John Ford boasted that he was "the guy who makes the deals," but court exhibits made public after his sentencing indicate that his friends and fellow deal-makers did not exactly swarm to his defense in his hour of need.
U.S. district judge Daniel Breen allowed letters of support for Ford to be placed in the public record in the case. In August, Breen sentenced Ford to 66 months in prison for his bribery conviction — the longest sentence so far in the Tennessee Waltz case.
Twelve people wrote letters to Breen on Ford's behalf requesting leniency in the sentencing. Seven of the writers were supporters and family members who also spoke at the sentencing hearing — Frank Thomas, Howard Richardson, Mabra Holeyfield, Pamela Wherry, Vickie Miller Brown, Joyce Miller Ford, and Autumn Ford Burnette.
Five others wrote letters but did not speak. They included attorney Edward Dixon of Shreveport, Louisiana; William H. Graves, presiding bishop of Christian Methodist Episcopal Church; Jerry D. Taylor, pastor of Greater Love Baptist Church; and Billene Durham. One more letter was filed under protective seal, and its author is unknown.
While there is obviously a limit on the number of people who can speak at a sentencing hearing without overtaxing the judge's patience, there is no limit on letter-writing. Ford spent more than 30 years in politics in Memphis and Nashville. According to his attorney Michael Scholl, his supporters, and his own taped conversations, he was exceptionally powerful and effective and worked at the center of numerous big deals. But only one current elected official — state representative Ulysses Jones — spoke or wrote to Breen on Ford's behalf. No state or city officials spoke or wrote.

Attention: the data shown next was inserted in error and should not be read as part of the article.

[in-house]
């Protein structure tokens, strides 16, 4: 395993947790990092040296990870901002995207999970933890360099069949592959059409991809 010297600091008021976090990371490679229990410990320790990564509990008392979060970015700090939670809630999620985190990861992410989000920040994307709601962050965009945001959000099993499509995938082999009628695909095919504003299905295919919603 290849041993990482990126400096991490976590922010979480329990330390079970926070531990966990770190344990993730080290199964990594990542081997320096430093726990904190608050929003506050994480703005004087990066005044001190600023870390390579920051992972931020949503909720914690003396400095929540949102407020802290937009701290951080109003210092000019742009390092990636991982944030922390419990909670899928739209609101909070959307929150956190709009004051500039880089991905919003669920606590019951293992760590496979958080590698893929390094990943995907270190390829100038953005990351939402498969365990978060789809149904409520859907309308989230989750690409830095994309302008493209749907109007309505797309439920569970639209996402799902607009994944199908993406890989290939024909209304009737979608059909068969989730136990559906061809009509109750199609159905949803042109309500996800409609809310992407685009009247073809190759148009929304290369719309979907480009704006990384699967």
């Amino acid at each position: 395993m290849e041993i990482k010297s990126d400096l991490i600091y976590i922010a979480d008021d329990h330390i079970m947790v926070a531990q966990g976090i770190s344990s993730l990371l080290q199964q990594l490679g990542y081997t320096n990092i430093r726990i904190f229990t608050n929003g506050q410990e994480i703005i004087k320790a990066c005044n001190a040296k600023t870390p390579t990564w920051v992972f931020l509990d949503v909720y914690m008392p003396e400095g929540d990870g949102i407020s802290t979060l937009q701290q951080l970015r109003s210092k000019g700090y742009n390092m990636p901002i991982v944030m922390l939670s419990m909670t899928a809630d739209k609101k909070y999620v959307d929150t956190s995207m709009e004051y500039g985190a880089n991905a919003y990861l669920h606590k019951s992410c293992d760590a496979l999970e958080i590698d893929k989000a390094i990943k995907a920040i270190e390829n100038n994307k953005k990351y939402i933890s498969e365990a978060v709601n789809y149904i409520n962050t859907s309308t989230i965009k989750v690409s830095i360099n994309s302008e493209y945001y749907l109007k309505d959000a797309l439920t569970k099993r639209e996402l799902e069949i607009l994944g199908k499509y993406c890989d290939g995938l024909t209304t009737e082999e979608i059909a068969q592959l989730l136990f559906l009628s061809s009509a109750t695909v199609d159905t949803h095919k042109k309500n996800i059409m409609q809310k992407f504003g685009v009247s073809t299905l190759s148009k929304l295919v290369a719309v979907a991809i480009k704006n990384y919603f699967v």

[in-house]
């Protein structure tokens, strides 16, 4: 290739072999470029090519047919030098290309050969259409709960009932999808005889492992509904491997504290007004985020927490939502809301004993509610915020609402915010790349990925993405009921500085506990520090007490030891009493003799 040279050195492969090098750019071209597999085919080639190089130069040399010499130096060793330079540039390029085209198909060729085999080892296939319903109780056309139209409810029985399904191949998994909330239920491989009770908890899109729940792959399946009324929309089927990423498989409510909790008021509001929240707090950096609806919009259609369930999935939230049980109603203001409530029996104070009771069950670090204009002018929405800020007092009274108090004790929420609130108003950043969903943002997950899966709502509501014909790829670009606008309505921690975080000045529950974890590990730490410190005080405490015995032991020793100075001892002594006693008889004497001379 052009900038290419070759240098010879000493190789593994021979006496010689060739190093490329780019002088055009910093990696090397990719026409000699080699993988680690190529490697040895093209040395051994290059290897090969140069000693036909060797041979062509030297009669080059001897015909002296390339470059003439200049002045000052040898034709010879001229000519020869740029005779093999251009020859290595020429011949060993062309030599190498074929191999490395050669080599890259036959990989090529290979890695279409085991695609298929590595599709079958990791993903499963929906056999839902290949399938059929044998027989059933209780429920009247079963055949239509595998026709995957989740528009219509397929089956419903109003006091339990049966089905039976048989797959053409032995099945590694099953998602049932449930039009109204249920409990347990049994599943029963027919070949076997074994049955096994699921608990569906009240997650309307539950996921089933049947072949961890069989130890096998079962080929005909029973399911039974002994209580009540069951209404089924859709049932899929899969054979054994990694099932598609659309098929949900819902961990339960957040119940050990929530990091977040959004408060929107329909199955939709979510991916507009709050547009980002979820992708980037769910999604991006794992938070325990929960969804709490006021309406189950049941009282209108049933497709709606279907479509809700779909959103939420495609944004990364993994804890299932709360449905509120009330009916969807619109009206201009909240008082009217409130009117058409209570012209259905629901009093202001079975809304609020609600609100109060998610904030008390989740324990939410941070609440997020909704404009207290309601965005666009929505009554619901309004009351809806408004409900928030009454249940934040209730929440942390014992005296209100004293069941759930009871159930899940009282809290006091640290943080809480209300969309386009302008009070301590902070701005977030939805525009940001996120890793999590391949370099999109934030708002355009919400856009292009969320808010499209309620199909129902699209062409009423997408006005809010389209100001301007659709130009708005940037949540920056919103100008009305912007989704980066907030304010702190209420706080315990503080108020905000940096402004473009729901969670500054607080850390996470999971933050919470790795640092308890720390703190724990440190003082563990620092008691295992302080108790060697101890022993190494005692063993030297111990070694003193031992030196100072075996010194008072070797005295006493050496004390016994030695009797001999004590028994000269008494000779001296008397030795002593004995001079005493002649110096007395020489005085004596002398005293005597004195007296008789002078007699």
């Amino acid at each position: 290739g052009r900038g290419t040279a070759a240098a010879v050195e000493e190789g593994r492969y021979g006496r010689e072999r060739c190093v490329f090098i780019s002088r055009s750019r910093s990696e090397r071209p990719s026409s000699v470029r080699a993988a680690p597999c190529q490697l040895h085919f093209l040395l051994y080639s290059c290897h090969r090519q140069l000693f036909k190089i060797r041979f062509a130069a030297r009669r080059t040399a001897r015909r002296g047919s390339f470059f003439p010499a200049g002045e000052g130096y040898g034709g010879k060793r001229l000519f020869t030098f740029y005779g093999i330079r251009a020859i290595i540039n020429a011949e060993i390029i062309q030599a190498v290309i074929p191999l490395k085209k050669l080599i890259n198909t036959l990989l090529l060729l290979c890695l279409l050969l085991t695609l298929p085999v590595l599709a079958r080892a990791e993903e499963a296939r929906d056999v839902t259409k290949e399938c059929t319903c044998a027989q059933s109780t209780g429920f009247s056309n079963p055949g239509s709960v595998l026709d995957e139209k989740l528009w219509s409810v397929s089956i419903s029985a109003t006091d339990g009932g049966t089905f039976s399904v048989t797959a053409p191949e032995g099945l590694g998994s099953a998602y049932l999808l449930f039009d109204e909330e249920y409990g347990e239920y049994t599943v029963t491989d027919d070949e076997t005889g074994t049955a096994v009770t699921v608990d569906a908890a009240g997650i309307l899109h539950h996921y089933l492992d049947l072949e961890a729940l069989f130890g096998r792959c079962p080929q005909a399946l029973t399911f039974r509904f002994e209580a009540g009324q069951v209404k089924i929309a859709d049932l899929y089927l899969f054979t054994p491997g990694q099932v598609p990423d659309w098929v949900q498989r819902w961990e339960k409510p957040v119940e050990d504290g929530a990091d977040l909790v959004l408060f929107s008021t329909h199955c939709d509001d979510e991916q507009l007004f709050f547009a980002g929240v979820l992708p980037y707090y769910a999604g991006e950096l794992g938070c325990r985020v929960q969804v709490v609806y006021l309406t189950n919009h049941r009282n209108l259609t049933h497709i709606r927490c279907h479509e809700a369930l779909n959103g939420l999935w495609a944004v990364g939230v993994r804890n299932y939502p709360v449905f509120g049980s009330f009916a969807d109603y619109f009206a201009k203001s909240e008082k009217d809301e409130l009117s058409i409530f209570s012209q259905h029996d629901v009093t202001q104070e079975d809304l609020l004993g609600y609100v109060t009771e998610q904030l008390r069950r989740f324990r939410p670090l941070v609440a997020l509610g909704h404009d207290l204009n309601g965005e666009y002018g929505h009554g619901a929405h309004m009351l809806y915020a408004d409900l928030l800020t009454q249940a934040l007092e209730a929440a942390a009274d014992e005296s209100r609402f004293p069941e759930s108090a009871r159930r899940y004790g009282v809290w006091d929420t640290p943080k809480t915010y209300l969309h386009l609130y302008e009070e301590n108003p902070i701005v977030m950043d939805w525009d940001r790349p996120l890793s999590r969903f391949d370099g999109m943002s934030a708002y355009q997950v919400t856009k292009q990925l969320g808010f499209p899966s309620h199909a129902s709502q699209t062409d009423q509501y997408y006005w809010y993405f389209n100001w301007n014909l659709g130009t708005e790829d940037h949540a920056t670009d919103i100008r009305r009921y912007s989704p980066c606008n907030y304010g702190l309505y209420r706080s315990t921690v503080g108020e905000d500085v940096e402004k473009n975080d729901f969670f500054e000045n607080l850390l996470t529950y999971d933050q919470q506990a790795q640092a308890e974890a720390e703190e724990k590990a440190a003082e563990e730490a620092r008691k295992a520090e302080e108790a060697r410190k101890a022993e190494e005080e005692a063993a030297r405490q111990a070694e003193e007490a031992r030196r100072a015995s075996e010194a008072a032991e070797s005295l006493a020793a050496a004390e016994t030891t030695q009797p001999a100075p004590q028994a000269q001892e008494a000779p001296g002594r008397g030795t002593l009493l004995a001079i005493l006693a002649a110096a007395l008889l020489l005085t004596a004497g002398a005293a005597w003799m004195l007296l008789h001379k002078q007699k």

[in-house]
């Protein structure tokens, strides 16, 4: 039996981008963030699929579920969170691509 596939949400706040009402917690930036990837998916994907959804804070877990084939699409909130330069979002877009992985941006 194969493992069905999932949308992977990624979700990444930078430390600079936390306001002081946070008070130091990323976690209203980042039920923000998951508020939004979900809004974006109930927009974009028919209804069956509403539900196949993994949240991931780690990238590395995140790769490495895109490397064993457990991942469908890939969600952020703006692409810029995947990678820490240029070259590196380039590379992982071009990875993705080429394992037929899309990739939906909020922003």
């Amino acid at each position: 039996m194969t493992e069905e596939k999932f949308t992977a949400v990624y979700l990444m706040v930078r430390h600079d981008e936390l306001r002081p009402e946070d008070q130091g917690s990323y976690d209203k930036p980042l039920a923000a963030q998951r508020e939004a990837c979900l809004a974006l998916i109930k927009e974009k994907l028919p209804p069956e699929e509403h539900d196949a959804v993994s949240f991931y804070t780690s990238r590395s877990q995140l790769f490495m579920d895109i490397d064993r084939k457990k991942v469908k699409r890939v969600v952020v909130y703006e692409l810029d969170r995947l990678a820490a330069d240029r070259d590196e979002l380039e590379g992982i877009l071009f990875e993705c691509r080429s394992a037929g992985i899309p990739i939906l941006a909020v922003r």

In other Tennessee Waltz news, government witness Barry Myers is scheduled to be sentenced October 4th. Kathryn Bowers has an October 24th sentencing date, and Ward Crutchfield is scheduled to be sentenced on November 28th. Ford has a court hearing in Nashville on September 18th and a November 6th trial date on federal charges stemming from his consulting work for TennCare providers.